- Design Team : Mohammad Abdul Kader, Mohammad Ridwan Tanvir
- Structural Engineer : Rakibur Rahman
- Electrical Engineer : Niloy Das, Humaiun Kabir
- Contractor : Humaiun Kabir
- Site Manager : Arman Rahman Rana
- Wood Contractor : Komol
- Country : Bangladesh
Text description provided by the architects. The project symbolizes a fusion between urban-rural environments. It has been designed for a small family living in the midst of urban chaos, who are deprived of fresh air and a sense of freedom but very much willing to reconnect with the bucolic life. The core idea of this built environment is to preserve the essence of the simplicity our ancestors once had back in their times and transcend some of that to the next generations through contemporary design approaches that recognize regional context, culture, and vernacular strategies.
This weekend retreat accommodates three bedrooms, two family living spaces, one on the ground level and the other on the mezzanine level, dining space, kitchen, study room, and a caretaker room. The zoning of the master plan has been delineated, keeping all existing planted trees in place. Moreover, the building footprint has been reduced through compact design to leave the entire site as green and natural as possible.
The building is placed in east-west orientation, which allows maximum breeze to get in from the South and reduces the solar heat gain. However, this orientation exposes the building to the south sun and driving monsoon rain. Balconies and verandas play a pivotal role here to create the buffer from outdoor to indoor. They protect the indoor living space from direct sun and rain. Such semi-outdoor spaces of different forms are fundamental in warm, humid regions in terms of comfort and creating a dialogue between the indoor and outdoor environment. Balconies and verandas at different levels provide different spatial experiences by connecting to the surrounding rustic environment within and beyond the surrounding paddy field.
The central living and dining space is the kernel of the building, which due to its double-height volumetric nature, always stays cool naturally. Operable high windows on the north side of the building allow rising heated air to go out and induce a pressure variation inside, creating constant cross-ventilation across the space, critical in such a humid climate.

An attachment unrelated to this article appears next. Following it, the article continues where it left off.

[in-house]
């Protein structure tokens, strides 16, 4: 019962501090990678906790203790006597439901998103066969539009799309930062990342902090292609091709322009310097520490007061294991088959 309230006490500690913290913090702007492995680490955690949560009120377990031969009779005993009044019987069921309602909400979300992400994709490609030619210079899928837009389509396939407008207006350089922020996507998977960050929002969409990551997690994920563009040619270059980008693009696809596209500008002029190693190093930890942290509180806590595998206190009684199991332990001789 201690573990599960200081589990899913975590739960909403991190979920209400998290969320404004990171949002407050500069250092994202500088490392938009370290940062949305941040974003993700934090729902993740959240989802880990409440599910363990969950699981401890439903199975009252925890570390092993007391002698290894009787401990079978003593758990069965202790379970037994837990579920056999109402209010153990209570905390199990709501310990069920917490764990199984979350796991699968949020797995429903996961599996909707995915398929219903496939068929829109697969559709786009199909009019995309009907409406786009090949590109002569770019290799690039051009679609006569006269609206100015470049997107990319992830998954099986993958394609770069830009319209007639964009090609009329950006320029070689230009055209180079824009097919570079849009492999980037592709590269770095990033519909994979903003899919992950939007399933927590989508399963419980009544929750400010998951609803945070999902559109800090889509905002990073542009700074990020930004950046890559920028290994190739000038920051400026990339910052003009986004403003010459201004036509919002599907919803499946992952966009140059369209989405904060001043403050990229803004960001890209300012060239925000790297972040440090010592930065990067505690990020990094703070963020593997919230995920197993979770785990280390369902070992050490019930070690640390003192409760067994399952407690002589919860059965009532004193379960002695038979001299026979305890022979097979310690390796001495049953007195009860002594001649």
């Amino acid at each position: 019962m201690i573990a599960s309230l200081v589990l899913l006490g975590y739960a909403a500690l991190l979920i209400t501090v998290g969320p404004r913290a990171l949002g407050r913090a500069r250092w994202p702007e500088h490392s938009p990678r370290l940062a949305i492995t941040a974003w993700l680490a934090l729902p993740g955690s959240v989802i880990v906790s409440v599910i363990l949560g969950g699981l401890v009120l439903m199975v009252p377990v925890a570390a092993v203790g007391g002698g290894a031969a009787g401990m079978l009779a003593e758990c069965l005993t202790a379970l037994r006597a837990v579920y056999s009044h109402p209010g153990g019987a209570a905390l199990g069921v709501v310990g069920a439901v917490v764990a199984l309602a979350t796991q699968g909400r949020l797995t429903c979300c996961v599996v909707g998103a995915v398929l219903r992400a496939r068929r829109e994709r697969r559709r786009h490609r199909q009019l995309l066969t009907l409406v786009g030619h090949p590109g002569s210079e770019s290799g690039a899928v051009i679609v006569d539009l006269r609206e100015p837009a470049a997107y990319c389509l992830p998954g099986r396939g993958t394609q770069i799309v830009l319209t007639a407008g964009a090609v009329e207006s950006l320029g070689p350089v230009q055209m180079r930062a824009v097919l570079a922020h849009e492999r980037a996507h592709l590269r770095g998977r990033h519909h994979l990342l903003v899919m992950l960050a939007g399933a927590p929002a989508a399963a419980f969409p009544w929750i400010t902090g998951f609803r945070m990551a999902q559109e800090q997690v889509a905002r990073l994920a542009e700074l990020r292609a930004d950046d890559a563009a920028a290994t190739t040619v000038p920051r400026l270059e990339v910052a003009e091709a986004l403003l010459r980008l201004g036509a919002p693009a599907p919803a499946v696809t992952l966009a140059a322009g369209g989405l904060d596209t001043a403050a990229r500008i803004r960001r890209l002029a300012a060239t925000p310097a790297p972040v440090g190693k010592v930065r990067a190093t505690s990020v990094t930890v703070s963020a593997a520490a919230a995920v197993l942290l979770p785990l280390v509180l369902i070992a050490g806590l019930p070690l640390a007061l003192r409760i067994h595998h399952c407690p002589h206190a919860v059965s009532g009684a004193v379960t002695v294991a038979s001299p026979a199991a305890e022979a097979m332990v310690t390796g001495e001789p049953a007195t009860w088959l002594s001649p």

Traditionally, the “Kachari Ghar” concept was a widespread practice in the rural architecture of Bangladesh. This project carries that idea in the form of a library. This single room which serves as a study room with book storage, seemingly floats over the designed water body, creating a sense of tranquility in and around the place. The landscape has been recreated with locally-sourced common trees and plants, which has been selected as a subtle blend of the local environment.
The prime building material is gas-burnt brick which is sourced locally. Exposed brick has been used to evoke a robust tactile feeling. Local woods are used for the furniture and door windows. In order to minimize material waste, leftover broken bricks have been used as brick chips in casting work for landscape pavement blocks in the site. The main structural system is a column-beam frame with supporting load-bearing walls. To preserve the true expression of brick throughout, a composite column has been designed with RCC surrounded by one layer of bricks. Inverted beams support the roof, and its benefit is twofold. Firstly, it gives a beam-free clean ceiling, especially in the interior double-height space. Secondly, the inverted beam on the roof helps to retain filled earth for rooftop green and planting.
Local rural people were given priority in the procurement process of materials and workforce. Inexperienced local workers have been trained to work precisely with materials. During construction, this prioritization helped the poor people of the locality to earn money and get trained, which helped to reduce project costs of supply and transportation significantly. The design of this weekend house intends to respond to nature by embracing it, becoming part of the landscape through its expression, and evoking a sense of belonging to its occupants. The architectural abstraction, formal expression, and spatial experiences are strongly driven by the regional context, culture, and vernacular strategies.